Pros

  • Vegan, gluten-free, and nutrient-rich
  • Convenient
  • Multiple versatile flavors

Cons

  • Low calorie count despite being filling 
  • Packaging is not recyclable 

Product Description

This vegan, single-serve meal is by far the best backpacking vegan meal. Jackfruit is an incredibly versatile and savory fruit, and The Jackfruit Company does a great job of preparing it in a range of ways. Their coconut, vegetable, and thai green chile is my favorite flavor because it is filling and high in protein and other nutrients. Additionally, the meal comes in a convenient—although non-recyclable—bag that makes it easy to throw in a pot of hot water to heat up without any dirty dishes (the bag is also easy to eat out of without using a bowl). 

I have brought this meal on multi-day backpacking trips in its various flavors, including tomato/herb, chickpea/garam masala, and a southwest-inspired mix. Even after long days on the trail, I feel very satisfied after one bag due to its high fat and fiber content, although I am not a particularly large person.  

Even if your diet isn’t solely plant based, bringing meat into the backcountry (that isn’t jerky), can be a tossup, and I would rather eat a jackfruit meal over canned chicken any day of the week. Additionally, The Jackfruit Company is committed to reducing negative environmental impacts, and is a natural, whole-food option to other meat-alternative products.

Best Backpacking Coffee: National Parks Coffee Company Ground Single Serve

National Perks Coffee is the best backpacking food.
National Parks Coffee Co’s single serve ground coffee comes in four flavors: Zion, Yosemite, Yellowstone, and Joshua Tree. National Parks Coffee Co

Key Features

  • Serving size: 1 cup of coffee per pouch
  • Pouches are compostable and biodegradable in a recyclable, reusable bag
  • Pouches can be used to clean dishes, and can be packed out or put in campfire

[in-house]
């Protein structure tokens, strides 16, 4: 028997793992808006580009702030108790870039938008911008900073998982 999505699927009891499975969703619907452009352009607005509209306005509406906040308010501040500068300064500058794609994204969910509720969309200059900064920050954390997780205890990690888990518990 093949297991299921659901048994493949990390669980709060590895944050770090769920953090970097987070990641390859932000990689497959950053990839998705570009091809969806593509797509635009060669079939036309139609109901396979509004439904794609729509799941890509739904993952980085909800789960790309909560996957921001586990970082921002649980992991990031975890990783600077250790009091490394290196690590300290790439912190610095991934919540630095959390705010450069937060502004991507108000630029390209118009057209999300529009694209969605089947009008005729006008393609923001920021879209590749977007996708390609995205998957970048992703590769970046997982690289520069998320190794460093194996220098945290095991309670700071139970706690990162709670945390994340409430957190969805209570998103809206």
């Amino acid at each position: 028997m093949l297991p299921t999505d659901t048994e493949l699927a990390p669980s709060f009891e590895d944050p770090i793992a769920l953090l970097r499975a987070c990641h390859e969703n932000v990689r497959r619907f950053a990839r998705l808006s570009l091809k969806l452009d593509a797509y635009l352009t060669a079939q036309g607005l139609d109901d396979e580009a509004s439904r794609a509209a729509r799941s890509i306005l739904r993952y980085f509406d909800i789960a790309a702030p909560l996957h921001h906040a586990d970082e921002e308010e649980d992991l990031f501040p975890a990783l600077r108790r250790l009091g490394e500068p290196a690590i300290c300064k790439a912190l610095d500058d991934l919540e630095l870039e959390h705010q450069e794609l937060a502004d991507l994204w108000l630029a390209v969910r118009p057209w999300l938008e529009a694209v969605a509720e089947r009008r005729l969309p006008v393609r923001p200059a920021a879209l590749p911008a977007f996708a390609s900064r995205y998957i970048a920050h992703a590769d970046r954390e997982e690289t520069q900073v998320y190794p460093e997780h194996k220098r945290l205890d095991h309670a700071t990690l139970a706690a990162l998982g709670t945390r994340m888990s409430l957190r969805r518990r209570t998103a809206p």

• Sustainability rating: ★★★1/2  

Why it Made the Cut

National Parks Coffee Company makes small, single-use coffee pouches that come in multiple flavors, produce minimal waste, and a portion of proceeds go to supporting national parks.

Eating the best backpacking food while camping.
National Parks Coffee’s single-serve pouches are convenient and fully compostable. Samantha Silverman

Pros

  • Convenient, single-serve tea bag-like pouches
  • Sustainable packaging
  • A wide variety of flavors 

Cons

  • Needs to seep longer than its recommended 4 minutes and may lose heat in the meantime 
  • Less rich than instant coffee packets 

Product Description

A pouch of National Parks Coffee Co’s Ground Single Serve is essentially coffee in a tea bag. It’s quick and easy to make, comes in a variety of flavors named after different national parks, and produces minimal waste. I opt for National Parks Coffee every backpacking trip or camping trip where I don’t want to bother bringing an AeroPress or French press because of how convenient their coffee is to make. Just boil water, put the pouch in, and wait. After, you can use the pouch to clean your breakfast bowl, put it in your campfire, or pack it out. Remember, just because something is compostable, doesn’t mean you should introduce it to a new habitat. Still pack it out if you aren’t burning it. 

Do-it-Yourself: MEAT! 6-Tray Dehydrator

Key Features

  • Six stainless steel trays with a mesh and fruit roll tray 
  • Temperature range of 95-167 degrees
  • Automatically turns off at the end of the timer
  • Sustainability rating: ★★★★★

Why it Made the Cut

If you can’t find what you’re looking for in pre-packaged dehydrated meals, or want to save money and reduce your waste, make your backpacking food at home from recipes online, or get creative and make your own.  

Pros

  • Convenient and customizable meals
  • Dehydrator turns off automatically
  • Products have a long shelf life
  • Zero waste from dehydrating and storing in reusable packaging

Cons

  • Takes a lot of foresight and prep
  • The manual is very vague about cook times, so experiment with cook times and temperatures
  • Needs a well-ventilated area or your home will smell like whatever you’re dehydrating

Product Description

Investing in a dehydrator means you can create any meal, snack, or jerky you want. It’s the ultimate creative control over your backcountry cuisine, and not only is it fun to experiment in your kitchen as you look forward to your next trip, but you also could save a ton of money and waste.